Rust Web Hosting

So I've created a web app that runs on Actix and am looking to start hosting the website. I didn't know this, but it seems that most services assume you're using a mySQL database with php serverside. This is a problem for me because I use Redis as my database. Is it not possible to run Rust & Redis under shared hosting platforms? -Is the only available option for me to try to get root access under VPS hosting and then run Rust & Redis? How does that work, do I just post the same code as I would use to launch locally? I'm kind of new to the whole hosting thing from transitioning from localhost to remote hosting so I would appreciate any tips. I'm currently eyeing hostwinds because they have pretty good pricing for VPS hosting and scale quite well. Thanks!

1 Like

What you probably are searching for is either (as you said) working directly on VPS, or a so-called Platform as a service.

Thing with VPS is: while you often want to have more flexibility for your web-server code, databases and caches should just work.

PaaS will manage your resources (databases, ...) for you, and then you provide some Docker-Container, or they have language specific scripts to support programming languages.

One working example for many use-cases is Heroku, where you can find a rust buildpack. ( crates.io runs on Heroku for example). Here is an example app for Actix on Heroku.

Other examples I know of are

If you want to stay small, DigitalOcean also offers hosted databases and hosted object storage that you can easily use with their droplets

3 Likes

I just get a Debian Linux instance from Digital Ocean and install everything I want on there the same way I would a local Linux PC.

One day I should catch up with all the new fangled Cloud stuff.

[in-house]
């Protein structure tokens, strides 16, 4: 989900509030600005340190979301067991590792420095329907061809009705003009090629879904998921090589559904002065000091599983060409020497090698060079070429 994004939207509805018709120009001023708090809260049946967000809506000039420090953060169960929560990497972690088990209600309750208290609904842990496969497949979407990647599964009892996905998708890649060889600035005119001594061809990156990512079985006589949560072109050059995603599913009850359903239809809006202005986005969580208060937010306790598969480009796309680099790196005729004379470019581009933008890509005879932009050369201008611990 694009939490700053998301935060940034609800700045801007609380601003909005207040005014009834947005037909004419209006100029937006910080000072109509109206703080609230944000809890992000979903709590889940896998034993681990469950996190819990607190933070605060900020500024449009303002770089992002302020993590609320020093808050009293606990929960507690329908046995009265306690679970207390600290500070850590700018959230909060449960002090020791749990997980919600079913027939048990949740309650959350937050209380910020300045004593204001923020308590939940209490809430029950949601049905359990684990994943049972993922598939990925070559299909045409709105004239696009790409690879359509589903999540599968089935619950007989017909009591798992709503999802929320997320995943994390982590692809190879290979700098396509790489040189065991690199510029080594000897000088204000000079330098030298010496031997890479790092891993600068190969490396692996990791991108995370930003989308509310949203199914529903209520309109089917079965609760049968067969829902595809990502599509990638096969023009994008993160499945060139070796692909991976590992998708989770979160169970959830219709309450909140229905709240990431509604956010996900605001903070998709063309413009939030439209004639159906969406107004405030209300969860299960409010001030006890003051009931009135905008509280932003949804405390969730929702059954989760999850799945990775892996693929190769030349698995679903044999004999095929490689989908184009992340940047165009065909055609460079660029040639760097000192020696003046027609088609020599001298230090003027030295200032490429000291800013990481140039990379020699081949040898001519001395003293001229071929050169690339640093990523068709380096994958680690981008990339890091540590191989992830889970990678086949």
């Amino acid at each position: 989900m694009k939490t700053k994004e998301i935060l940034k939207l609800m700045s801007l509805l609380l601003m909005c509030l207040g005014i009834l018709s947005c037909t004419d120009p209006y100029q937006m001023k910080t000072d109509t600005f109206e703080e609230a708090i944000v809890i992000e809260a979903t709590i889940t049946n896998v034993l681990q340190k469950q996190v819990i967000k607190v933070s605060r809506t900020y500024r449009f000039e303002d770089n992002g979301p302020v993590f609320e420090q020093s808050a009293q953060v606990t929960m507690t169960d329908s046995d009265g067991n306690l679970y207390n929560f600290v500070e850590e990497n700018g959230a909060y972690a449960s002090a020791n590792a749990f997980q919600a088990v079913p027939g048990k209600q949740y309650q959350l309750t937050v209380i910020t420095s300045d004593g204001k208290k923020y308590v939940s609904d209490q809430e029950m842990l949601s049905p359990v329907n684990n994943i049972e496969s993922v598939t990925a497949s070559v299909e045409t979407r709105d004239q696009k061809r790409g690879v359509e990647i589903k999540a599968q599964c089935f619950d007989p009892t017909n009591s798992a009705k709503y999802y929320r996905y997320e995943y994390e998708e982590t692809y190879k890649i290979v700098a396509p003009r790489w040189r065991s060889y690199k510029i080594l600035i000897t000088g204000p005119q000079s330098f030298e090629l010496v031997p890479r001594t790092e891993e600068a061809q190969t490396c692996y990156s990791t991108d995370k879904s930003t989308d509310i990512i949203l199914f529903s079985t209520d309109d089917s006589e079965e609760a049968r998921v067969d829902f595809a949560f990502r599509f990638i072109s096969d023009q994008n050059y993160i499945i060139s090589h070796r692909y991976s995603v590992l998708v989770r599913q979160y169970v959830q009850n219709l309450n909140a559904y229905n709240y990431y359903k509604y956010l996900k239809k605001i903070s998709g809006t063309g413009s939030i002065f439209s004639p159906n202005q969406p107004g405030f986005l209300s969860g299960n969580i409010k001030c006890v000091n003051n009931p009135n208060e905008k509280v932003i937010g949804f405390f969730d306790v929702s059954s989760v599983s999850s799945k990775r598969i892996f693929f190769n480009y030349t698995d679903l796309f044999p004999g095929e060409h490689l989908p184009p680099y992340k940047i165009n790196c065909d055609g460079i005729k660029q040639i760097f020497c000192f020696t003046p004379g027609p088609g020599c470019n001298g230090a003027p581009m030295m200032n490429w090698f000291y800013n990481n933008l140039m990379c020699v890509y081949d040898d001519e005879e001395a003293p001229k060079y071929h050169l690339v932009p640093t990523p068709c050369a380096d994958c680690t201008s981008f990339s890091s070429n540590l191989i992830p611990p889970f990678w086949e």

1 Like

One day I should catch up with all the new fangled Cloud stuff.

:smile:

If you never needed, it's also fine.
Need probably comes with bigger production systems and thinking about where you want to spend your time (infrastructure or features)

1 Like

Google Cloud Platform (GCP) and Amazon Web Services (AWS) both offer hosted Redis. Both also offer scale-to-zero serverless hosting on top of docker with free tiers.

Hosted Redis probably isn't the cheapest option but it's probably the easiest.

Search the internet for "aws redis", "gcp redis", "aws lambda", and "gcp cloud run" for more info.

Also make sure to run the numbers before you commit, if you have the time & energy a $5 VPS like Linode might fit your needs better.

If I go down the path of VPS hosting, how would that affect the serverside code? Right now with actix, obviously it's binded to "127.0.0.1:8088. Would I just change the location it's binded to? Digital Ocean's droplets are interesting although beyond their basic droplets it doesn't seem to scale quite as well cost-wise.

1 Like

I'd suggest looking at Opalstack for shared hosting. I've tried hosting a small Actix project on it successfully. Haven't tried Redis but I believe they support it.

If you run on a VPS you get a computer and it will work same as on your own computer, so very small differences from local.

If you go with a cloud platform or hosted redis, you would connect to whatever the provider tells you.

Linode seems promising, but I'm a little concerned with their Network Out stat. Is that the amount of data that the web hoster can send to clients? In that case the bandwidth is very small compared to other providers.

1 Gb/second and 1TB transfer/month seems pretty decent to me for $5.

What amount of traffic are you expecting?

Actually I just ran the numbers again and maybe it's fine. It's just that my javascript range from 100kb to 800kb based on the subdomain. So assuming visitors want to visit the site with 800kb of javascript, I would only be able to service ~5000 people per second on the 20 dollar plan. That's a lot of people, but it's not as much as people that could be supported by the next limiting factor. I'm just trying to think ahead when the site scales later on.

Edit: I just ran the numbers again assuming that a person changes pages ~every 60 seconds that's basically going to be able to support 300000 people which is a ton of traffic.

Those are called luxury problems :slight_smile: At that point you might want to think about load balancing, autoscaling, and so on.

Also, wouldn't you benefit from a CDN at that point? Unless your js is unique per user.

If you have 5000 unique users per second, that's 18_000_000 unique users per hour.